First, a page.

Vegetation responses to climate change in the Qilian Mountain Nature Reserve, Northwest China

Xiang Gao, Xingxing Huang, Kevin Lo*, Qianwen Dang, Ruiyang Wen

*Corresponding author for this work

Research output: Contribution to journalArticlepeer-review

Abstract

Understanding the dynamics of vegetation responses to climate change can provide important information for environmental management. The Qilian Mountain Nature Reserve in Northwest China, a high-altitude mountainous region that is of critical ecological importance, has been affected by drastic climate change. However, the response of vegetation to climate change in this area has not been established. This study aims to address three unanswered questions. First, what is the relative importance of temperature and precipitation change in driving regional vegetation change? Second, how does this vegetation–climate relationship manifest itself across different timescales (e.g., seasonal)? Third, what is the spatial heterogeneity of the vegetation–climate relationship? Based on MODIS data and daily meteorological data from 41 stations within and adjacent to the reserve, we used Ensemble Empirical Mode Decomposition (EEMD), Theil-Sen median trend analysis, the Mann-Kendall nonparametric test, and Pearson correlation analysis to study the evolution of temperature, precipitation, and the normalized difference vegetation index (NDVI). The key results are as follows: (1) during 1985–2019, the temperature in the reserve has increased by an average of 0.048 ℃/a, with the largest average annual increases occurring in spring (0.069 ℃) and summer (0.056 ℃); (2) during the same period, precipitation in the reserve increased by an average of 1.17 mm/a, with the largest annual increases occurring in autumn (0.669 mm) and summer (0.545 mm); (3) during 2001–2019, the NDVI increased by an average of 0.004/a; an average annual increase was experienced in all seasons, although the largest increase occurred in summer; (4) there is a statistically significant positive correlation (0.619) between the NDVI and temperature at the annual scale; (5) in contrast, the correlation between the NDVI and precipitation is weaker and not statistically significant (0.368), which indicates that temperature is the dominant factor affecting vegetation changes in the reserve; (6) there exist seasonal differences in the vegetation–climate relationship. The positive correlation between NDVI and temperature is strongest in spring whereas the positive correlation between NDVI and precipitation is strongest in summer; (7) the vegetation–climate relations demonstrate a degree of spatial heterogeneity driven by variability in climate factors and ecosystems. The value of this research is that it analyzes the response characteristics of vegetation to climate change using multiple methods and at multiple scales, providing a useful reference for understanding vegetation changes and their response to climate change in high-altitude mountain regions.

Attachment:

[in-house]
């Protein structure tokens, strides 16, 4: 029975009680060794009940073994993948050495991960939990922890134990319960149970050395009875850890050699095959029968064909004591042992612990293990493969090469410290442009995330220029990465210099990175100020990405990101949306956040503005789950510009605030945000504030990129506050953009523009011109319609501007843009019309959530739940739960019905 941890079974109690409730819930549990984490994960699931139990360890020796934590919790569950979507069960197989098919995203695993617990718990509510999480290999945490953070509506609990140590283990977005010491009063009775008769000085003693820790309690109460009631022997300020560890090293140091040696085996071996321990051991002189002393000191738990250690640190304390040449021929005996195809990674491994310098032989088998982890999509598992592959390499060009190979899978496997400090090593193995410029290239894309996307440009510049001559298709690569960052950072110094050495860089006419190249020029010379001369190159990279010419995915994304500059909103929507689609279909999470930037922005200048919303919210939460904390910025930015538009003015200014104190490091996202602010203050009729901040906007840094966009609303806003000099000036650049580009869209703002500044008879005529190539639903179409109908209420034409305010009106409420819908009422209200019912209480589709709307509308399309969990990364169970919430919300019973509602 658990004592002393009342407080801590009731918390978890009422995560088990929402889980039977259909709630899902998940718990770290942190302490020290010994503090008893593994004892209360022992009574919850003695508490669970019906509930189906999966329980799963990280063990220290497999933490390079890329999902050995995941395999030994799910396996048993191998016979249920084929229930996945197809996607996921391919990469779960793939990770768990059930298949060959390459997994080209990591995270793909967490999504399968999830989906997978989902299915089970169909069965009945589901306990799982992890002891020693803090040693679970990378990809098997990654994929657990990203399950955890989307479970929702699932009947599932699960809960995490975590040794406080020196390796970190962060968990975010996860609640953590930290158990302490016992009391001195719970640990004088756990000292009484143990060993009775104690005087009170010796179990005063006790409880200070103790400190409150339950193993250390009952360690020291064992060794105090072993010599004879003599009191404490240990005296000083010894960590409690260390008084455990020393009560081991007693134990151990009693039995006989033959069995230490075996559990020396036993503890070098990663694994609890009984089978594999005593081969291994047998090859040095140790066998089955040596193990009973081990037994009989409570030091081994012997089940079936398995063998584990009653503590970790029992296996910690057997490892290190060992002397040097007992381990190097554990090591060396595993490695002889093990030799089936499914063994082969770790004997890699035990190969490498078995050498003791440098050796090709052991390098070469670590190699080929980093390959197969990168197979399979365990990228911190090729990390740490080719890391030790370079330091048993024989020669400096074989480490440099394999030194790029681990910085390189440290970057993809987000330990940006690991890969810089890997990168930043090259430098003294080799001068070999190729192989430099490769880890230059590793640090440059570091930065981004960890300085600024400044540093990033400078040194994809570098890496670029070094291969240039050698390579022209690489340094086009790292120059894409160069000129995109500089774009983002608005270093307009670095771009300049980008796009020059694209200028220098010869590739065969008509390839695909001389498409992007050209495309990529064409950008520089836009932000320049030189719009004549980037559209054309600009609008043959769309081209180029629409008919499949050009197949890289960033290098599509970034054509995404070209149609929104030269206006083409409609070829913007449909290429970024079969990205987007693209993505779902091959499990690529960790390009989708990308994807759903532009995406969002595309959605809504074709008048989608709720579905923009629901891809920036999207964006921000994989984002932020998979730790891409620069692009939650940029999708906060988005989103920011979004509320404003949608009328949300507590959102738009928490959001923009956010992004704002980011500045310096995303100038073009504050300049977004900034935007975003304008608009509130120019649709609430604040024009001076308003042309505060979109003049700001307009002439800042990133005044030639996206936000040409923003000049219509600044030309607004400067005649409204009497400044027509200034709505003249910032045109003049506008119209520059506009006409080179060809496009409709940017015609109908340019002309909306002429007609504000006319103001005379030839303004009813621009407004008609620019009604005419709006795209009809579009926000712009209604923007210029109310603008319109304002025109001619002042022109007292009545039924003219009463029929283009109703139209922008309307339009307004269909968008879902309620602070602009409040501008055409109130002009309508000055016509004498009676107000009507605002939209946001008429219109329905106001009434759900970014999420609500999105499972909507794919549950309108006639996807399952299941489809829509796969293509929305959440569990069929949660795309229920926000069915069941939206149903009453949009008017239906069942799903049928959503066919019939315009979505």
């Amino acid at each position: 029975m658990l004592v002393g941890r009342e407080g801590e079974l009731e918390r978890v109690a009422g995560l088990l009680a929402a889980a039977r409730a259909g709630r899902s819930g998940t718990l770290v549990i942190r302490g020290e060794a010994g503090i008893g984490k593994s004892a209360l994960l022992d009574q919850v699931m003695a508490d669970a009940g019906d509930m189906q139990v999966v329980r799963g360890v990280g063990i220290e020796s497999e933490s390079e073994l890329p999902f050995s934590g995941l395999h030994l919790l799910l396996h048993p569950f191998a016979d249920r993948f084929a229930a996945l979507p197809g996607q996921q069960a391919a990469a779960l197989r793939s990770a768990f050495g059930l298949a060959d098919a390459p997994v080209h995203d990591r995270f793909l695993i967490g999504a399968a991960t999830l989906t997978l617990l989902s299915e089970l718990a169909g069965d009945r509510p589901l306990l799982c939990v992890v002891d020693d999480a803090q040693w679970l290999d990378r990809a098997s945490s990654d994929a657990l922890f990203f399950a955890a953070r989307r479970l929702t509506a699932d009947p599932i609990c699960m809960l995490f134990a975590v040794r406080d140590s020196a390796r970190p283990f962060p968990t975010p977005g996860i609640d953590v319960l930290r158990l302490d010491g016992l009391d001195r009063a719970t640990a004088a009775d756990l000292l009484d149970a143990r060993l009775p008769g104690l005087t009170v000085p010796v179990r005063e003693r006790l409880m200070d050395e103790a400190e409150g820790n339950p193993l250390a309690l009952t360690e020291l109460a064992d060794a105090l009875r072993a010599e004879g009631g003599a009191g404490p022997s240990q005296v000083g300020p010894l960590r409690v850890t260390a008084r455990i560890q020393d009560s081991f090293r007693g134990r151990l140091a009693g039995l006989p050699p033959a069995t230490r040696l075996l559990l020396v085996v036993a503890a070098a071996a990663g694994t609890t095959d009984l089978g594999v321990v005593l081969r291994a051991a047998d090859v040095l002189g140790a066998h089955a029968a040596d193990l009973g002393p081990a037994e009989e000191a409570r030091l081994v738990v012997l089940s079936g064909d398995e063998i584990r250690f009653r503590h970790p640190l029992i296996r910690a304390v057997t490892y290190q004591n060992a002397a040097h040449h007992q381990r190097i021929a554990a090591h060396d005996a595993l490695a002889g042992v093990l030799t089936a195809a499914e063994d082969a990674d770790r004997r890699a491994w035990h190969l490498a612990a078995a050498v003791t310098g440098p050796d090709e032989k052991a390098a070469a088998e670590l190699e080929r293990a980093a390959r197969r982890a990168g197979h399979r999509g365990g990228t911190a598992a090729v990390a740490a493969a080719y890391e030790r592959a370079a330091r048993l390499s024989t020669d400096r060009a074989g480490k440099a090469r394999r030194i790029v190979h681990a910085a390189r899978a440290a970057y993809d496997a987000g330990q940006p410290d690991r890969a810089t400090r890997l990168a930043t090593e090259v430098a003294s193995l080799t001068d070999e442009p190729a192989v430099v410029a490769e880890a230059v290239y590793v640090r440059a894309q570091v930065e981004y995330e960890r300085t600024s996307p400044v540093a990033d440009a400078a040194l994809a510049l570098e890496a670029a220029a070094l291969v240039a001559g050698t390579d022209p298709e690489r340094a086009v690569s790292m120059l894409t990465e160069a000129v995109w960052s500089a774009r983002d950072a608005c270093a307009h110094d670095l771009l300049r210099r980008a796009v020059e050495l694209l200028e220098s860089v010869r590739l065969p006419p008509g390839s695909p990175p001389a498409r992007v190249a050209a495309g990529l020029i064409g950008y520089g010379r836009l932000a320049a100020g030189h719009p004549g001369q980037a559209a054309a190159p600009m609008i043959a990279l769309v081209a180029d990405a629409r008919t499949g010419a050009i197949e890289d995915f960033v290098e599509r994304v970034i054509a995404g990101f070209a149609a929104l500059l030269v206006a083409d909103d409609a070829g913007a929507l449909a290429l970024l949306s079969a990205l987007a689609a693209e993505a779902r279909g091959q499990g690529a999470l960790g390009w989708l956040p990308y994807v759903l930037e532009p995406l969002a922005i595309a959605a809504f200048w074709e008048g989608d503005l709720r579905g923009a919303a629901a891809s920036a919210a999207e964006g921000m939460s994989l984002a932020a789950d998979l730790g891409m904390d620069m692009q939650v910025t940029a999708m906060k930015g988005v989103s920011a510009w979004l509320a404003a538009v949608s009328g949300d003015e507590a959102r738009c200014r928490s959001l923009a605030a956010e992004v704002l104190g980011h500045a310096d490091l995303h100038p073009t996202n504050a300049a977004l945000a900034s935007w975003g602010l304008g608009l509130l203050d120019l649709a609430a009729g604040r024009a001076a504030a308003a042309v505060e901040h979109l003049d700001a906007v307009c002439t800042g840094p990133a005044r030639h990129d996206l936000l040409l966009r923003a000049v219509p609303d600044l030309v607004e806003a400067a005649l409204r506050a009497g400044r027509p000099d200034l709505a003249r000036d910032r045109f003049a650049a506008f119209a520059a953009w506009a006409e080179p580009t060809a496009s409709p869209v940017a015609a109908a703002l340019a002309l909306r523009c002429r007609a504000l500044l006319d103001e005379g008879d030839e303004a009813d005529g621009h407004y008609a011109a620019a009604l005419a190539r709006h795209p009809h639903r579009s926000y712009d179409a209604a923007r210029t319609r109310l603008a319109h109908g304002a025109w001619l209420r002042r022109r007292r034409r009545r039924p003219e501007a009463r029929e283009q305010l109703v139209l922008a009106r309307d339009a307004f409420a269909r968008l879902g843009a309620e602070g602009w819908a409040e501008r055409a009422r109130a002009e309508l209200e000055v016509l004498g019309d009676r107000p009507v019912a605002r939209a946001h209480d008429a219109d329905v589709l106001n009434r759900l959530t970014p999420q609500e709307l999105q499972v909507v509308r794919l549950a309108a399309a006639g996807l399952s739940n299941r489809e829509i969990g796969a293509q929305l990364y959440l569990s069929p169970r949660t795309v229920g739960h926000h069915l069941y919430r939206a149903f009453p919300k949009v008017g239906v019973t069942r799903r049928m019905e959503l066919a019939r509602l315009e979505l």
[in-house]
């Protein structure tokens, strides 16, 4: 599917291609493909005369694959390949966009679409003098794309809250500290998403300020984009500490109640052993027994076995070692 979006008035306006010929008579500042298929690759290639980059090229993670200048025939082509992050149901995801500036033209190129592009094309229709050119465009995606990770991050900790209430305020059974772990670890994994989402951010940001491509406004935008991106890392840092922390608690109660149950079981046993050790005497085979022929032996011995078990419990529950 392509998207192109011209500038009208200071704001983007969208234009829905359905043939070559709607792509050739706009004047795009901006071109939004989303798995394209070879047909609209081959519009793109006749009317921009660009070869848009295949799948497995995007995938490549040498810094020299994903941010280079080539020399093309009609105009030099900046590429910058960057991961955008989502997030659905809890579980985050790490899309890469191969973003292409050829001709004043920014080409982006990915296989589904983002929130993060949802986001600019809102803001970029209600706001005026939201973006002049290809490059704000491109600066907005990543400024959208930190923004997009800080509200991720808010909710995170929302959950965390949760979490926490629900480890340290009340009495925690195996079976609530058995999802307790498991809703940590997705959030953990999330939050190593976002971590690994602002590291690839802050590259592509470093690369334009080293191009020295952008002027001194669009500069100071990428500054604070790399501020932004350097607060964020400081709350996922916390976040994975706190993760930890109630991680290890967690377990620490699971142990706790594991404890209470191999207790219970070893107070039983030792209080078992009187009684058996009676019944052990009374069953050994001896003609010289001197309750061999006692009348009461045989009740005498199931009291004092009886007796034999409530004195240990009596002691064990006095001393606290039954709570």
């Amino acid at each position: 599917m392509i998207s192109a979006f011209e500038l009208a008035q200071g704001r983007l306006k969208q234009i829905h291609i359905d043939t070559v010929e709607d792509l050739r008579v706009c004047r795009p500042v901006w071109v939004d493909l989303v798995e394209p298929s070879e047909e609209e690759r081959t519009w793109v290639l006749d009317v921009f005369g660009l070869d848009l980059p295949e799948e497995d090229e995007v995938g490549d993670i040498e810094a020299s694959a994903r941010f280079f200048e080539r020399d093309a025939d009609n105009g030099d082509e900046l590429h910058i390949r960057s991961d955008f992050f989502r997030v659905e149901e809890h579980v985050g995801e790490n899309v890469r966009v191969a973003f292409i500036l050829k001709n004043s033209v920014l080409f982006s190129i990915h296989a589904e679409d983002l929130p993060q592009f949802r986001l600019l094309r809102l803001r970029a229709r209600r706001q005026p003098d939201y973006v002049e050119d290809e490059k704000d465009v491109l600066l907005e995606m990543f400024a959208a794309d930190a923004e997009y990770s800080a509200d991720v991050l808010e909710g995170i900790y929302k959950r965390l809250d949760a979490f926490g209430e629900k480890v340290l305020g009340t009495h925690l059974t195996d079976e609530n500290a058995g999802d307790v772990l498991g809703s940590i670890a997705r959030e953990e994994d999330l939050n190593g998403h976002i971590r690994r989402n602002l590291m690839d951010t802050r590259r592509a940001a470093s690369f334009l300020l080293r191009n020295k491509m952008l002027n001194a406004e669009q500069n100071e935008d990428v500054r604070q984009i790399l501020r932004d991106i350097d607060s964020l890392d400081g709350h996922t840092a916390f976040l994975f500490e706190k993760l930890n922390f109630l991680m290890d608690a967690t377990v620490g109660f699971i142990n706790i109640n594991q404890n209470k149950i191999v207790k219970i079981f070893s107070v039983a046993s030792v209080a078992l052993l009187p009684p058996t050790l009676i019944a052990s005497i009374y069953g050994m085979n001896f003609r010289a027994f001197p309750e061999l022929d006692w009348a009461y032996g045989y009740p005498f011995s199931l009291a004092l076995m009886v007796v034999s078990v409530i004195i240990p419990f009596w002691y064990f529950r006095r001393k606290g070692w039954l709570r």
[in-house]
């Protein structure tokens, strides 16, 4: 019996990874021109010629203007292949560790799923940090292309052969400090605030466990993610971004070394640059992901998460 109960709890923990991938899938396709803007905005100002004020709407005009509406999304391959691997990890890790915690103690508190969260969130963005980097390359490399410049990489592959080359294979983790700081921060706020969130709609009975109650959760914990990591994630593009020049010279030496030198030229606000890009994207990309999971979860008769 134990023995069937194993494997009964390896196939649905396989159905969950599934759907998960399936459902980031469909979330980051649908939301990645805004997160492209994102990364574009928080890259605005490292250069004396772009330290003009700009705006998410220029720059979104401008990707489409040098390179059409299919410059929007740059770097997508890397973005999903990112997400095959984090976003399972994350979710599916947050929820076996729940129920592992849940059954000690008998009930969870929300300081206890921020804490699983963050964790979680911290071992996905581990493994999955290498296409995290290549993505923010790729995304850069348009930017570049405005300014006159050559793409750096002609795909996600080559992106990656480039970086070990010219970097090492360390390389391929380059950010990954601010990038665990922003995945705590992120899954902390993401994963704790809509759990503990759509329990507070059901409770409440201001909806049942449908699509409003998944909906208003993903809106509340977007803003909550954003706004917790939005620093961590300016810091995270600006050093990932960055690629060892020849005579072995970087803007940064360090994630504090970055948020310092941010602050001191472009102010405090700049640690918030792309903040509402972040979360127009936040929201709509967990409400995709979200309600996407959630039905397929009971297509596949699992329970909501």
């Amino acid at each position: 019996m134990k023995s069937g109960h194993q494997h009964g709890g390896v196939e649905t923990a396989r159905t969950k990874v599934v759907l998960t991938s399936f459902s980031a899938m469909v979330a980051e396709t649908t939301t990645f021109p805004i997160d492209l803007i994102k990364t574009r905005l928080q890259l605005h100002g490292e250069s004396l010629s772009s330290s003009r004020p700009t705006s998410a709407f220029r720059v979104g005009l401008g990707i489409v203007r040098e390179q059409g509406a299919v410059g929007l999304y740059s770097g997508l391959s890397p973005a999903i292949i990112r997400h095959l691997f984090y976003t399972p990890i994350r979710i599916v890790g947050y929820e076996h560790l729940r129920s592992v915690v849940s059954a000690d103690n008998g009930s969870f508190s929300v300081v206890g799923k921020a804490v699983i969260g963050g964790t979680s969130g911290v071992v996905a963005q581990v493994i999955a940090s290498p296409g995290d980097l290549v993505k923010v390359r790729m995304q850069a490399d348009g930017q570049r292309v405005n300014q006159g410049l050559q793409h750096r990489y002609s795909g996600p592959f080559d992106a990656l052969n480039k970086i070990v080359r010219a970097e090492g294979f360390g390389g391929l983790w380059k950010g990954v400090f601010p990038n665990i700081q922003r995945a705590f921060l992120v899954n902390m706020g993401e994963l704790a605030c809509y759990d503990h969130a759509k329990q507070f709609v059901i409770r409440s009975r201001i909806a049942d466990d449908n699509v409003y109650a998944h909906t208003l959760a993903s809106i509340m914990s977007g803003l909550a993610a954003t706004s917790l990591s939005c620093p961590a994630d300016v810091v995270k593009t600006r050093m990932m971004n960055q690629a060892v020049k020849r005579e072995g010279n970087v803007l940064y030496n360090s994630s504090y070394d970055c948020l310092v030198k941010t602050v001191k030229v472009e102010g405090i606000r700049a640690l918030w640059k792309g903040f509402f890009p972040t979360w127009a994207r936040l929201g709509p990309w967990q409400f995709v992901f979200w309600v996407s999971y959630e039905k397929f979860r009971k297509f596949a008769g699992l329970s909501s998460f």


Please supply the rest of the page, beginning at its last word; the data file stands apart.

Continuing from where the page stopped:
Original languageEnglish
Article numbere01698
JournalGlobal Ecology and Conservation
Volume28
DOIs
Publication statusPublished - Aug 2021

Scopus Subject Areas

  • Ecology, Evolution, Behavior and Systematics
  • Ecology
  • Nature and Landscape Conservation

User-Defined Keywords

  • Climate change
  • High-altitude mountain regions
  • NDVI
  • Qilian Mountain Nature Reserve
  • Temperature and precipitation
  • Vegetation response

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